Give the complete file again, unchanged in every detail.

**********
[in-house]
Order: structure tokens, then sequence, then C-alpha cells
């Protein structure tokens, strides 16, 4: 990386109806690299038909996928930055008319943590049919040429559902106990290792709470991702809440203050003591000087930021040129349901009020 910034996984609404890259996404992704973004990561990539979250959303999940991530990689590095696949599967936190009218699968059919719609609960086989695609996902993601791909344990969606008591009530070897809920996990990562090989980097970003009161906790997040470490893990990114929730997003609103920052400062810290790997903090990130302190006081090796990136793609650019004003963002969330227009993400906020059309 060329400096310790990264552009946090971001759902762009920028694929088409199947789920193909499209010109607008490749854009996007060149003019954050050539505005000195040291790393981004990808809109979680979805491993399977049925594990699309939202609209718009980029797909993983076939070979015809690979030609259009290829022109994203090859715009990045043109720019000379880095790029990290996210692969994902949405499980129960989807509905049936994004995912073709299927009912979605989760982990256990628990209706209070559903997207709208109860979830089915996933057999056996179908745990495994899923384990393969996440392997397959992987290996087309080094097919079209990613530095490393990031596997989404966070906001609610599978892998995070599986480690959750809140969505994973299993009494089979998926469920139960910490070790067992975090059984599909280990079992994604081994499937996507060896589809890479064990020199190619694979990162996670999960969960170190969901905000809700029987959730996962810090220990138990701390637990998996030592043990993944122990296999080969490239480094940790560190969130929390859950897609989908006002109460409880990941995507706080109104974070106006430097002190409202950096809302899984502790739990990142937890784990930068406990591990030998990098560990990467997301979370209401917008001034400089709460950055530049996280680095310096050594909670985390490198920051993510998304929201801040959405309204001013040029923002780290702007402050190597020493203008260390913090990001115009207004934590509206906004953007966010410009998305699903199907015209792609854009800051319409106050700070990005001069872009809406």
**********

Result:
[in-house]
Order: structure tokens, then sequence, then C-alpha cells
């Protein structure tokens, strides 16, 4: 990386109806690299038909996928930055008319943590049919040429559902106990290792709470991702809440203050003591000087930021040129349901009020 910034996984609404890259996404992704973004990561990539979250959303999940991530990689590095696949599967936190009218699968059919719609609960086989695609996902993601791909344990969606008591009530070897809920996990990562090989980097970003009161906790997040470490893990990114929730997003609103920052400062810290790997903090990130302190006081090796990136793609650019004003963002969330227009993400906020059309 060329400096310790990264552009946090971001759902762009920028694929088409199947789920193909499209010109607008490749854009996007060149003019954050050539505005000195040291790393981004990808809109979680979805491993399977049925594990699309939202609209718009980029797909993983076939070979015809690979030609259009290829022109994203090859715009990045043109720019000379880095790029990290996210692969994902949405499980129960989807509905049936994004995912073709299927009912979605989760982990256990628990209706209070559903997207709208109860979830089915996933057999056996179908745990495994899923384990393969996440392997397959992987290996087309080094097919079209990613530095490393990031596997989404966070906001609610599978892998995070599986480690959750809140969505994973299993009494089979998926469920139960910490070790067992975090059984599909280990079992994604081994499937996507060896589809890479064990020199190619694979990162996670999960969960170190969901905000809700029987959730996962810090220990138990701390637990998996030592043990993944122990296999080969490239480094940790560190969130929390859950897609989908006002109460409880990941995507706080109104974070106006430097002190409202950096809302899984502790739990990142937890784990930068406990591990030998990098560990990467997301979370209401917008001034400089709460950055530049996280680095310096050594909670985390490198920051993510998304929201801040959405309204001013040029923002780290702007402050190597020493203008260390913090990001115009207004934590509206906004953007966010410009998305699903199907015209792609854009800051319409106050700070990005001069872009809406």